Pushing the Limits of Breast-Conserving Surgery with Extreme Oncoplasty

Berkay Kilic, Suleyman Bademler, et al.
Pushing the Limits of Breast-Conserving Surgery with Extreme Oncoplasty
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Abstract

Introduction: We aimed to report the long-term surgical outcomes of extreme oncoplasty techniques in selected patients with unifocal (UF)/cT3 or multifocal-multicentric tumors (MFMC).

Material and methods: Patients who were initially recommended to have mastectomy underwent extreme oncoplastic breast-conserving surgery (eOBCS) including therapeutic reduction mammoplasty, racquet, and round-block mammoplasty, Grisotti flap, or combined technique were included. Preoperative tumor parameters, clinical outcomes, rate of local recurrence, survival, and patients' satisfaction were assessed.

Results: Eighty-six patients with a median age of 51 years were followed for a median follow-up of 75 (8-154) months; 31 (36%) had cT3 and 55 (64%) had MFMC tumors. The majority of patients (83.6%) had invasive cancer. The median UF tumor size was 58 mm (range 51-100) on imaging and 51 mm (range 50-60) on final pathology. The median tumor span for MFMC was 65 mm (range 53-95) on imaging, whereas the median of the largest tumor size was 30 mm (range 22-60) on final pathology. Seventy-one patients (82.5%) were ER-positive, 17 (19.7%) were HER2 positive, and 8 (9.3%) were triple-negative breast cancer. Four patients (4.7%) required further intervention for having positive margins (3 re-excisions, 1 completion mastectomy). Three local recurrences (3.4%) and 10 (11.6%) distant metastasis occurred. The cosmetic outcome was excellent in 37 (43%) patients. No major complications were observed.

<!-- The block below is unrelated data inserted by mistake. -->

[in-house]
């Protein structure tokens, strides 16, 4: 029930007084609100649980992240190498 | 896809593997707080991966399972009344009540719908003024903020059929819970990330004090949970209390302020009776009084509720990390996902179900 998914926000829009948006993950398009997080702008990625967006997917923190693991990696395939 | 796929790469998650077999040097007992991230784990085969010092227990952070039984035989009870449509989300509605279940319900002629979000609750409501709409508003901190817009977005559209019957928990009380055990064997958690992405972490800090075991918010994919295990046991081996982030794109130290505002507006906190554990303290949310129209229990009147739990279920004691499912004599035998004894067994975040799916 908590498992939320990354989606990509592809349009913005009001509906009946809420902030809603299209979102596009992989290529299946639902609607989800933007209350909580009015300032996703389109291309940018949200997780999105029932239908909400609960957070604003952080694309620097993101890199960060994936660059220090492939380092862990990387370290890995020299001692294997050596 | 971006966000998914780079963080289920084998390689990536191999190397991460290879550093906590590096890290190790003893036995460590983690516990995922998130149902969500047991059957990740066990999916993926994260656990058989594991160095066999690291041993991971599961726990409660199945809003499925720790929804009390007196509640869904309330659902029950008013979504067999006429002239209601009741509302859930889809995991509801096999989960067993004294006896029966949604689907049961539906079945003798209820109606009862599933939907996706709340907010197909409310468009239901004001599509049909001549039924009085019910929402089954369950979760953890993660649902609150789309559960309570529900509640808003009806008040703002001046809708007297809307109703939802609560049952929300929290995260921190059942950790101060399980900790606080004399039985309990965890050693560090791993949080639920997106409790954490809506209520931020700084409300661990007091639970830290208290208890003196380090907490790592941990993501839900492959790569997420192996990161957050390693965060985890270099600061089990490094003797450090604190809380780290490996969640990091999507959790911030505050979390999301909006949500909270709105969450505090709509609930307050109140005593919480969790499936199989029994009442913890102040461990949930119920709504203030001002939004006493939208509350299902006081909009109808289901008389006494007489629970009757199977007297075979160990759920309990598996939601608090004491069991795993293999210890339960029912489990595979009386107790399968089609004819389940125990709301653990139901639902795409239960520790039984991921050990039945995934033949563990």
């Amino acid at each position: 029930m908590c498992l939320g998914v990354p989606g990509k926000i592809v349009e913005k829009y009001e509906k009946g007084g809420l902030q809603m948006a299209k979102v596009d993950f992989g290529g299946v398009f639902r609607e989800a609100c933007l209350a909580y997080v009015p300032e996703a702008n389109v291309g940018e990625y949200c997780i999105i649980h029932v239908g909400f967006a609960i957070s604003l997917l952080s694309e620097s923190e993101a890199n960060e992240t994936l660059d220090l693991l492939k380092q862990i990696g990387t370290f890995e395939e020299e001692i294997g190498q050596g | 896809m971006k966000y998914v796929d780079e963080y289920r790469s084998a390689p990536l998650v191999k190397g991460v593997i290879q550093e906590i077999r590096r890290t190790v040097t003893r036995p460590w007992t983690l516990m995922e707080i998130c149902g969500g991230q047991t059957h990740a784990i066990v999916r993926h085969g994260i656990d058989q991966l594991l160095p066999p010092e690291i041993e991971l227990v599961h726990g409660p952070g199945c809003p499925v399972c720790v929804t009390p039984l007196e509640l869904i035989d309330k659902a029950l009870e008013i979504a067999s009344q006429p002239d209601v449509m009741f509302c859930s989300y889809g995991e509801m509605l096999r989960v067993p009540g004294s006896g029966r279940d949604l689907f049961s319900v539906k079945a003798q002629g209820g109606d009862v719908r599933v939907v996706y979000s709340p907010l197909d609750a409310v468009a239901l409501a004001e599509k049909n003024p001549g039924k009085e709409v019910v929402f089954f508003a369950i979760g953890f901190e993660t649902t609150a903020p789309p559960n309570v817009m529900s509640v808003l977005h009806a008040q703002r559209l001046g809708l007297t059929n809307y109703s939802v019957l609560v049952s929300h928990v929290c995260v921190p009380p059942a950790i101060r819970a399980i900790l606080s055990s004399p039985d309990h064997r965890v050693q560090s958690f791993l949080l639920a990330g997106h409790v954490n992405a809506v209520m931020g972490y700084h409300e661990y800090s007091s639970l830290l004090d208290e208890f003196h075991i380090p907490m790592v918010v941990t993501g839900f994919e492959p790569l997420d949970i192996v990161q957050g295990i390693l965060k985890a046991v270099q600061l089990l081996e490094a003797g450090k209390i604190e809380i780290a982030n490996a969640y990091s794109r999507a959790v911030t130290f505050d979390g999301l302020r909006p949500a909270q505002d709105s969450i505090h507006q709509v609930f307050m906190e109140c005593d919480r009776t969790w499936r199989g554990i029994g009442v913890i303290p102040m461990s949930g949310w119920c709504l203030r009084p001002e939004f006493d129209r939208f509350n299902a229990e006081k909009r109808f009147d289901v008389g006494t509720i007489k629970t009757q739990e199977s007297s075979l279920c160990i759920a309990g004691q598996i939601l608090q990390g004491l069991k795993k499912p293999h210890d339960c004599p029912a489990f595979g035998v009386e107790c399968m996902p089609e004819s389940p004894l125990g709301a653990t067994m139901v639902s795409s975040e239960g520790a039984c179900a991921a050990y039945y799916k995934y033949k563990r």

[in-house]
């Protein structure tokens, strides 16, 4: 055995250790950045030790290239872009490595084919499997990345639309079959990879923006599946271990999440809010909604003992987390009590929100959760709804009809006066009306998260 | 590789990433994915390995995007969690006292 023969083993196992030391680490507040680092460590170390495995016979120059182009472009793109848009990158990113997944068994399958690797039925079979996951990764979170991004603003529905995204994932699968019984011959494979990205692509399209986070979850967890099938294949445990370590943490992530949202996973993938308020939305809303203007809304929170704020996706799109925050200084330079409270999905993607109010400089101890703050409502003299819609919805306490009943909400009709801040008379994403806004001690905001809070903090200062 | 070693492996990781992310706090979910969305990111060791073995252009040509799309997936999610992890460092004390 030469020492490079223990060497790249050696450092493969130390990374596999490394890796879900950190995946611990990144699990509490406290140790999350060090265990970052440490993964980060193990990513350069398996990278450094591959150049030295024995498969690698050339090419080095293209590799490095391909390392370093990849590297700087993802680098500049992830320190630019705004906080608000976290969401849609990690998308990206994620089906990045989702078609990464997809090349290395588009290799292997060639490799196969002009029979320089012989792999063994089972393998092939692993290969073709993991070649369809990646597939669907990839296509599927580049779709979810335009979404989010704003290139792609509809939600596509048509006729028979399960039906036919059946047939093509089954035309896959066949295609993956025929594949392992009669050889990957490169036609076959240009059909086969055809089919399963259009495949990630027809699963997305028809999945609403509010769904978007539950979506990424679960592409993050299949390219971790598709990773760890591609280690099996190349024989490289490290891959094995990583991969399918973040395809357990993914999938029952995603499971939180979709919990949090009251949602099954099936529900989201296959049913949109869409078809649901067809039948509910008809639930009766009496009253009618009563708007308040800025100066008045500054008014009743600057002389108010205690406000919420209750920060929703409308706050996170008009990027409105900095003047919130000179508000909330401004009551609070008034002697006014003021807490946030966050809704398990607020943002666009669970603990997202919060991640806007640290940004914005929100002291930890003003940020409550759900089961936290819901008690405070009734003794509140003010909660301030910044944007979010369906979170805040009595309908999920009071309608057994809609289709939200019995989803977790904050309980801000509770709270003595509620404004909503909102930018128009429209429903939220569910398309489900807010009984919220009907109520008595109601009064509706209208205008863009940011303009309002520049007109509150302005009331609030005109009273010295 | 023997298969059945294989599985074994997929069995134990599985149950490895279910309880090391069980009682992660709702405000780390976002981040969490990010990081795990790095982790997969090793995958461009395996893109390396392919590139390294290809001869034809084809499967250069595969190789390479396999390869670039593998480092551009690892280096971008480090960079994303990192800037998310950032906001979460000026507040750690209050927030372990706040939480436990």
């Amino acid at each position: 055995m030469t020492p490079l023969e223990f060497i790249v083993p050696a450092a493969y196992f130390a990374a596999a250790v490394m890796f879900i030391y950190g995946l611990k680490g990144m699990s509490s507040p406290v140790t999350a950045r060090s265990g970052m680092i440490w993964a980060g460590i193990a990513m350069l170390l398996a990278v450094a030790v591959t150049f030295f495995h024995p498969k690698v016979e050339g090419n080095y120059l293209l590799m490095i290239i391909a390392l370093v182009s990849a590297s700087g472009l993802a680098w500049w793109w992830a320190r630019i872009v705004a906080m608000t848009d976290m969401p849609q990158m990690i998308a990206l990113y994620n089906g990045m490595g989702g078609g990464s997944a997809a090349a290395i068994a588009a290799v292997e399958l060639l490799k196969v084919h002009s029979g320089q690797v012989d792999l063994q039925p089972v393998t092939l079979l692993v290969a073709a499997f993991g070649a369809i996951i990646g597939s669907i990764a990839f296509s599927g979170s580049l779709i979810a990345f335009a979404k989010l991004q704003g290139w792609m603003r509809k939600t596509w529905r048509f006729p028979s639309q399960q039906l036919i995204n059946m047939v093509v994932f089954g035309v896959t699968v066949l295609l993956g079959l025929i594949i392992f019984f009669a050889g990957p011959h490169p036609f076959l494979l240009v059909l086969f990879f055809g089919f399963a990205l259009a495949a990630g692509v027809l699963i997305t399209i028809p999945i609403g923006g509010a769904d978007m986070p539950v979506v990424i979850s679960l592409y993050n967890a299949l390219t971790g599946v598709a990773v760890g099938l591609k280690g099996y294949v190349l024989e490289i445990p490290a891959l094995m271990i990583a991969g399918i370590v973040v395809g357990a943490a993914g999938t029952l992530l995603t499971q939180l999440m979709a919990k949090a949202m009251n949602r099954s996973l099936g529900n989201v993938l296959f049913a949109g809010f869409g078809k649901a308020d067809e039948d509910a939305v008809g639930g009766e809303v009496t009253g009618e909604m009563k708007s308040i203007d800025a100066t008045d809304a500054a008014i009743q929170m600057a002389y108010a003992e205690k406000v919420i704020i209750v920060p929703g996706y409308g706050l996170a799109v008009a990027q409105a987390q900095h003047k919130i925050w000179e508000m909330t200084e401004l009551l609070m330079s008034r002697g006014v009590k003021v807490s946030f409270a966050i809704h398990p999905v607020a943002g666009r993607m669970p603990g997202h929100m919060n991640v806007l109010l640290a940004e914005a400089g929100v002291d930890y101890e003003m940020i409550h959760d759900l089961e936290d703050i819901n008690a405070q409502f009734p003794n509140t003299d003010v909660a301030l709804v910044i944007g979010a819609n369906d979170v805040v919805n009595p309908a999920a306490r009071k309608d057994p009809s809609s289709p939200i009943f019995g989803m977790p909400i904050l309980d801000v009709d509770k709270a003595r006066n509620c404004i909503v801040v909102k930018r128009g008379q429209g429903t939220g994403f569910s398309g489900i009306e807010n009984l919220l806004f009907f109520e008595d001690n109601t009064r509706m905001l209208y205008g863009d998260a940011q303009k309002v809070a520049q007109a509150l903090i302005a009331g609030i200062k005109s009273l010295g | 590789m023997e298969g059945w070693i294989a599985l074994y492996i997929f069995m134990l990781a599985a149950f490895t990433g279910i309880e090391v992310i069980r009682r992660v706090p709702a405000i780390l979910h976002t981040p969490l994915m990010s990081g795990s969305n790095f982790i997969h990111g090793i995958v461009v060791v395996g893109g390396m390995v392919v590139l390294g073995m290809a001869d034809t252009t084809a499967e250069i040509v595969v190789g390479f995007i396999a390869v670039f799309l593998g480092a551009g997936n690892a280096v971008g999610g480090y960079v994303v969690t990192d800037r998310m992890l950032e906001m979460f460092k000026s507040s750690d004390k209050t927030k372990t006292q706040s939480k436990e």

Conclusions: eOBCS can be a good option for patients who initially require mastectomy. Appropriate patient selection, a multidisciplinary approach, and patient consent are essential steps of the procedure.

Find the full article here: Pushing the Limits of Breast-Conserving Surgery with Extreme Oncoplasty

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